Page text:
For those of you who aren’t aware of what PCOS is, let me enlighten you in this post. I had no idea what it was either until my sophomore year of college when a doctor finally decided to believe that I’m NOT an “over-eating, lazy, overweight girl” who just needs to exercise and eat right. I managed to consistently gain weight every year from a very early age. This could have been caught so much earlier, but instead I was sent to nutritionists, put on numerous weight-loss pills and remedies and told to walk 5 miles every day. I’ve been tested for diabetes too many times to remember, but not once did doctors, specialists, etc., think to check for PCOS. Honestly, it pisses me off. If caught when I was 10, there is a very good chance I would have lived a much different life thus far. Alas, doctors found PCOS when I was 20, so that’s 10 years when I could have been trying to get back on track to a healthier lifestyle. I’m starting to hear a tiny violin play, so I digress…

Ok, here’s the details of PCOS in short form. Polycystic ovarian syndrome, abbreviated as PCOS, is an endocrine disorder affecting women. About 5 to 10% of the women world wide are affected with this condition in their reproductive age. It is also one of the main causes of female infertility(but a lot of women do conceive). Obesity, and irregular menstrual cycle are the most common symptoms of PCOS. In most cases, excessive weight gain for no apparent reason is also seen.   So, instead of blaming my “excessive weight gain” on me supposedly overeating or needing to be more active, doctors should have been testing me for PCOS. This syndrome also shares characteristics with diabetes in forms of insulin resistance(this is why the main drug to manage PCOS is diabetes drug, Metformin). The research now shows that insulin has a role to play in PCOS. Women with PCOS are resistant to insulin. More and more insulin is released into the blood stream. The system plays up, causes metabolism problems and in turn leads to the ovarian syndrome. I will talk more about this in future posts about diets and exercising with PCOS.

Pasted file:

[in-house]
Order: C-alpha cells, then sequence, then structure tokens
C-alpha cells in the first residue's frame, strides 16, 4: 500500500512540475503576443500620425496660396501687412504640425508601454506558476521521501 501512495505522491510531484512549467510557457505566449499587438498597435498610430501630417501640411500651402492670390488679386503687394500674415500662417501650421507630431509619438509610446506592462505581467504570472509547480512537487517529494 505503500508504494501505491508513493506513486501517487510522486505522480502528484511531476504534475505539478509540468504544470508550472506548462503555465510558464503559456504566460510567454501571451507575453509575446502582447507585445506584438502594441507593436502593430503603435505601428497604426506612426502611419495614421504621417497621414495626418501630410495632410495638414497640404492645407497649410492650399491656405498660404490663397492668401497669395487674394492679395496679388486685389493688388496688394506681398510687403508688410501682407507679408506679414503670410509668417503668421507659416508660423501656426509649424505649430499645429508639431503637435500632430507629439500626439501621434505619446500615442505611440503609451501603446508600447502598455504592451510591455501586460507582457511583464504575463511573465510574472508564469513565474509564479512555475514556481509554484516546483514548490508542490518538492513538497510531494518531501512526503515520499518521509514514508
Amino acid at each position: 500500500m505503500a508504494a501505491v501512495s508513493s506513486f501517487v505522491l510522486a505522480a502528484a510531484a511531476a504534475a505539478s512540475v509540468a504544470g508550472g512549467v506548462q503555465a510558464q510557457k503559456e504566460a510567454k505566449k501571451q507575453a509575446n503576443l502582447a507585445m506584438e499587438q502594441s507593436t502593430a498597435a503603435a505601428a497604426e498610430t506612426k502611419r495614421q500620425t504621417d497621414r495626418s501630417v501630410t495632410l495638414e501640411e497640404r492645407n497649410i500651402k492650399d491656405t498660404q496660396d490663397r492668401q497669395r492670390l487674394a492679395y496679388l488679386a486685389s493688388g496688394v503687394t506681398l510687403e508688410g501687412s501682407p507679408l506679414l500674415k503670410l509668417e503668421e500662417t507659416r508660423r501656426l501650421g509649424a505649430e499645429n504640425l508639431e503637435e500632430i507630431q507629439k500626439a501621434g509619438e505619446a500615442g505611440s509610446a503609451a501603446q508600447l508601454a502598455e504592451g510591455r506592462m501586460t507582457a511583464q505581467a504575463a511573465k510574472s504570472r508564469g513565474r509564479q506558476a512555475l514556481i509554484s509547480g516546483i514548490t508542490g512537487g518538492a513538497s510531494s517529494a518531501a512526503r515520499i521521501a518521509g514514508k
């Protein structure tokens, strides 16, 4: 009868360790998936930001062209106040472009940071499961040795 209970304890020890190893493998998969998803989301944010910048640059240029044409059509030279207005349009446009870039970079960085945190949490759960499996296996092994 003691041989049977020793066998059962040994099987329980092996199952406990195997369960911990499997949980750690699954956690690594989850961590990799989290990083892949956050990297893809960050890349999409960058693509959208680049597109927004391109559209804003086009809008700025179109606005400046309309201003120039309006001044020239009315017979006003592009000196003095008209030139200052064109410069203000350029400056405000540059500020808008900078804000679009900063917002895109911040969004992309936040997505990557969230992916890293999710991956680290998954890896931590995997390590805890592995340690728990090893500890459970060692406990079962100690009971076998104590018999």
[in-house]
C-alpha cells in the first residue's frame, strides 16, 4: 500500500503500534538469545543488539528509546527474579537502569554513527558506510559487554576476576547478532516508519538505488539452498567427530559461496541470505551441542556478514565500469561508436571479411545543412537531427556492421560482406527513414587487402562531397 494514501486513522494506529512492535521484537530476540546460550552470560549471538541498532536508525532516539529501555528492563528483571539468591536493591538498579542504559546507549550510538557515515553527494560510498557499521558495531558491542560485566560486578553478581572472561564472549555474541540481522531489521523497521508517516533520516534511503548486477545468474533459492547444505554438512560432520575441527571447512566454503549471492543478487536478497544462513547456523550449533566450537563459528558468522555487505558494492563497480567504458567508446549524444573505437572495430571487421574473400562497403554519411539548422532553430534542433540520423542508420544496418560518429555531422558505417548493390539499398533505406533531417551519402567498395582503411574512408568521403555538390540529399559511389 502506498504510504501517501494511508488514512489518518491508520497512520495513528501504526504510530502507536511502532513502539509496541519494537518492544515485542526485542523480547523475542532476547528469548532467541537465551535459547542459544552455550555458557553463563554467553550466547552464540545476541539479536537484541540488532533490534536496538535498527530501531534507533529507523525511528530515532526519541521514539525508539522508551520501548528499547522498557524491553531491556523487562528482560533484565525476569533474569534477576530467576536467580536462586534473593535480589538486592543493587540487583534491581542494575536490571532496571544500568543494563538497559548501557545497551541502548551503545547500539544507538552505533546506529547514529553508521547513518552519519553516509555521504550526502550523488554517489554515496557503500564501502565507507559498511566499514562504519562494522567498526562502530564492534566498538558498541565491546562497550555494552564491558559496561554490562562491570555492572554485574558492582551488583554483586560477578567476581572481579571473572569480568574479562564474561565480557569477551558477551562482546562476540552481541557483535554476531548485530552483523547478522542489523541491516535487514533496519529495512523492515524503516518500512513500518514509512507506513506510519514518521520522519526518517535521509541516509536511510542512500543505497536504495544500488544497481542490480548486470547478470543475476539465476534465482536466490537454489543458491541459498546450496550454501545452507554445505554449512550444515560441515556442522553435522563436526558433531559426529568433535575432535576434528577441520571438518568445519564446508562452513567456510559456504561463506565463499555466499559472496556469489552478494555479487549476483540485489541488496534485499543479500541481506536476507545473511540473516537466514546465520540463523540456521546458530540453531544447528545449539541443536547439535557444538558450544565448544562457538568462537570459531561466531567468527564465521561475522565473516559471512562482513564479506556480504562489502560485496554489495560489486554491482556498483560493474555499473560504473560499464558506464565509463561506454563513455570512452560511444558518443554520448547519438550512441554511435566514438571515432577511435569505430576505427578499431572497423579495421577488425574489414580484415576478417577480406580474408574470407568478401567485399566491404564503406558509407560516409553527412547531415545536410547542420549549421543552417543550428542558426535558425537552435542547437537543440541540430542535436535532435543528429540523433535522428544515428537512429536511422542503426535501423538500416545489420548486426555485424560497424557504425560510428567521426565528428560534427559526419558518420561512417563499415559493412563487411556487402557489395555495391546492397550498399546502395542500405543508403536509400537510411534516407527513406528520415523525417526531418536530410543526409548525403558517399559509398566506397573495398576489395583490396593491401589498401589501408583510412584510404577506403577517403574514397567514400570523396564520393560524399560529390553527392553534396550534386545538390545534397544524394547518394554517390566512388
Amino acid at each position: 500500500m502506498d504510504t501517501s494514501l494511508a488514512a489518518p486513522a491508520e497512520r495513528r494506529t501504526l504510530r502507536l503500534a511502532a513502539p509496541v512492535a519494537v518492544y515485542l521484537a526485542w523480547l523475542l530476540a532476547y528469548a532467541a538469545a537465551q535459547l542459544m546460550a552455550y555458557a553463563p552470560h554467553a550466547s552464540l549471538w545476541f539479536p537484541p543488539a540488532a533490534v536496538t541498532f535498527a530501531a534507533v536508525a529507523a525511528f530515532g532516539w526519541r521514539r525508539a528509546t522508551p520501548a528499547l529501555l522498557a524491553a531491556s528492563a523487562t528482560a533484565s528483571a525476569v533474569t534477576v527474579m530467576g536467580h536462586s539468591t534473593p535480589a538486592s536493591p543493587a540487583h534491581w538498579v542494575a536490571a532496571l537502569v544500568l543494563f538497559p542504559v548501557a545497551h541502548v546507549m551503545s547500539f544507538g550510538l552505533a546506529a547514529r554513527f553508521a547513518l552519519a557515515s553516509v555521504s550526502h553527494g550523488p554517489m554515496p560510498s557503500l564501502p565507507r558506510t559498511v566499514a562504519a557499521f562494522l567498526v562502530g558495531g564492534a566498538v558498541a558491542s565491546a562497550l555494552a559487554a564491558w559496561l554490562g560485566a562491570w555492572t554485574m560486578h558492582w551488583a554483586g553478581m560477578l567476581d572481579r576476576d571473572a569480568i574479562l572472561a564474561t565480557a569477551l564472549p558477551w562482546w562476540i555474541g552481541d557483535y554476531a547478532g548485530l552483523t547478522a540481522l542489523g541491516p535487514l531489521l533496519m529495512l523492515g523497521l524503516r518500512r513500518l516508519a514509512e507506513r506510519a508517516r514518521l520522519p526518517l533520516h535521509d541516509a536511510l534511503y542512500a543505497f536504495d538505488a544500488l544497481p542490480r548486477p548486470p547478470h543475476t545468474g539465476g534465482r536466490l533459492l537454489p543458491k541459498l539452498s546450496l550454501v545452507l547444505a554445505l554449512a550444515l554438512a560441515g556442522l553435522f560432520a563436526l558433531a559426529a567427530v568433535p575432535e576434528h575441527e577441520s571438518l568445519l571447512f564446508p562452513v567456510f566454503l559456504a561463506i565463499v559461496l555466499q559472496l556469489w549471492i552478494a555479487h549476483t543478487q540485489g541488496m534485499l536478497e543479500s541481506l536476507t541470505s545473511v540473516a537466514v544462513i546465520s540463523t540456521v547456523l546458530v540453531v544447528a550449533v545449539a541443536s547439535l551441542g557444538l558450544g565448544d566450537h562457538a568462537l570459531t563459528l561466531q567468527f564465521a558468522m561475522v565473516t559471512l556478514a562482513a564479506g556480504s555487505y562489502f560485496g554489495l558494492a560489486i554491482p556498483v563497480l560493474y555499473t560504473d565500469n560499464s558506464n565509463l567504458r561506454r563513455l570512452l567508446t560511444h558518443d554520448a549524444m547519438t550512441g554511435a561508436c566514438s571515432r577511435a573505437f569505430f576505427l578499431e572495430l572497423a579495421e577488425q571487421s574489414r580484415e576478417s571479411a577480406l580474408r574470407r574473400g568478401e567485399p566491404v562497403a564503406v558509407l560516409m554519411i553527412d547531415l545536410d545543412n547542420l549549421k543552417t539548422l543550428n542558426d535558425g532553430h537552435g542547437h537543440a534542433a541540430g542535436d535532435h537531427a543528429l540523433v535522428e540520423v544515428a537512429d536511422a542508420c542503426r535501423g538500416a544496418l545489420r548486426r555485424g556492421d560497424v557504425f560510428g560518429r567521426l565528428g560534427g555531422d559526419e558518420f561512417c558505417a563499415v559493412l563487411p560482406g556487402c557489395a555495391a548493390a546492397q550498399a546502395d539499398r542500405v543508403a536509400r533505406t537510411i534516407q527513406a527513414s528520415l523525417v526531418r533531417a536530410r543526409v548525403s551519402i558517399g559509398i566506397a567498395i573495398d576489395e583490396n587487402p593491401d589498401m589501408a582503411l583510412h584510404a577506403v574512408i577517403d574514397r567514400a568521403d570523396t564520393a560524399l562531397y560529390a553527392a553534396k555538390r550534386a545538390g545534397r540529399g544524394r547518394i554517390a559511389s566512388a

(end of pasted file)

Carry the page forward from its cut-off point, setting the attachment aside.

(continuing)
So, if you or your daughter is experiencing excessive weight gain even though you are eating healthy and being active, if the mentrual cycle is irregular,or if other hormonal issues such as facial hair growth or acne are occuring, it would be wise to ask your doctor (GYNO) to test for PCOS. The test usually consists of blood work and ultra sounds, and results can be pretty quick. The bad thing about PCOS is that it cannot be “cured” and other issues like infertility and diffuculty losing weight can occur. The postive is that, when managed properly, it is possible to take control of your PCOS and be a ‘healthier’ you. Some quick tips for changing your diet that I learned from this article are as follows: